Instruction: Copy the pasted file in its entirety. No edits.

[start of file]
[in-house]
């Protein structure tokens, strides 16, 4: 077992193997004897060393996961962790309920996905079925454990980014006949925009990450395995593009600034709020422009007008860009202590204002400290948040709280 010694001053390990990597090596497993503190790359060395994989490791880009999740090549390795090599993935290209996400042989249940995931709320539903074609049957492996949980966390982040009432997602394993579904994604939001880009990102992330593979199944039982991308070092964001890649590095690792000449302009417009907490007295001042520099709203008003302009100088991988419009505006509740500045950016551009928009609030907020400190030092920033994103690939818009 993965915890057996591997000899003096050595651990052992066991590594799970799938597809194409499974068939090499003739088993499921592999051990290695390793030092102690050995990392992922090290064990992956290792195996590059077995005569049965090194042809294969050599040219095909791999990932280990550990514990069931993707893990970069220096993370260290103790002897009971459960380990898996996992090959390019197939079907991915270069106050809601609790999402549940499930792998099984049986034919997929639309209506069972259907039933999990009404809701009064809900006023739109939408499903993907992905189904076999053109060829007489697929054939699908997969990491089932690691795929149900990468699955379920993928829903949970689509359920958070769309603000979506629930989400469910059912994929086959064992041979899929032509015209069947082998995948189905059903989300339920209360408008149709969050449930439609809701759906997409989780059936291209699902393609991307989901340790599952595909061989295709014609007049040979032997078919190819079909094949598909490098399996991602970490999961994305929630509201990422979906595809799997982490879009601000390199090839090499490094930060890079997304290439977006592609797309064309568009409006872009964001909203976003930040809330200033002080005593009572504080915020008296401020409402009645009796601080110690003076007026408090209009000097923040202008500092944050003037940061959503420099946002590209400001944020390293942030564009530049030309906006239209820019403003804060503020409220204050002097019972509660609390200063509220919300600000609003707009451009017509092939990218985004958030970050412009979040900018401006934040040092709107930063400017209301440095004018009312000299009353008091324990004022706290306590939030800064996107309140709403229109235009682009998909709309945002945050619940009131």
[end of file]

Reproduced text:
[in-house]
């Protein structure tokens, strides 16, 4: 077992193997004897060393996961962790309920996905079925454990980014006949925009990450395995593009600034709020422009007008860009202590204002400290948040709280 010694001053390990990597090596497993503190790359060395994989490791880009999740090549390795090599993935290209996400042989249940995931709320539903074609049957492996949980966390982040009432997602394993579904994604939001880009990102992330593979199944039982991308070092964001890649590095690792000449302009417009907490007295001042520099709203008003302009100088991988419009505006509740500045950016551009928009609030907020400190030092920033994103690939818009 993965915890057996591997000899003096050595651990052992066991590594799970799938597809194409499974068939090499003739088993499921592999051990290695390793030092102690050995990392992922090290064990992956290792195996590059077995005569049965090194042809294969050599040219095909791999990932280990550990514990069931993707893990970069220096993370260290103790002897009971459960380990898996996992090959390019197939079907991915270069106050809601609790999402549940499930792998099984049986034919997929639309209506069972259907039933999990009404809701009064809900006023739109939408499903993907992905189904076999053109060829007489697929054939699908997969990491089932690691795929149900990468699955379920993928829903949970689509359920958070769309603000979506629930989400469910059912994929086959064992041979899929032509015209069947082998995948189905059903989300339920209360408008149709969050449930439609809701759906997409989780059936291209699902393609991307989901340790599952595909061989295709014609007049040979032997078919190819079909094949598909490098399996991602970490999961994305929630509201990422979906595809799997982490879009601000390199090839090499490094930060890079997304290439977006592609797309064309568009409006872009964001909203976003930040809330200033002080005593009572504080915020008296401020409402009645009796601080110690003076007026408090209009000097923040202008500092944050003037940061959503420099946002590209400001944020390293942030564009530049030309906006239209820019403003804060503020409220204050002097019972509660609390200063509220919300600000609003707009451009017509092939990218985004958030970050412009979040900018401006934040040092709107930063400017209301440095004018009312000299009353008091324990004022706290306590939030800064996107309140709403229109235009682009998909709309945002945050619940009131």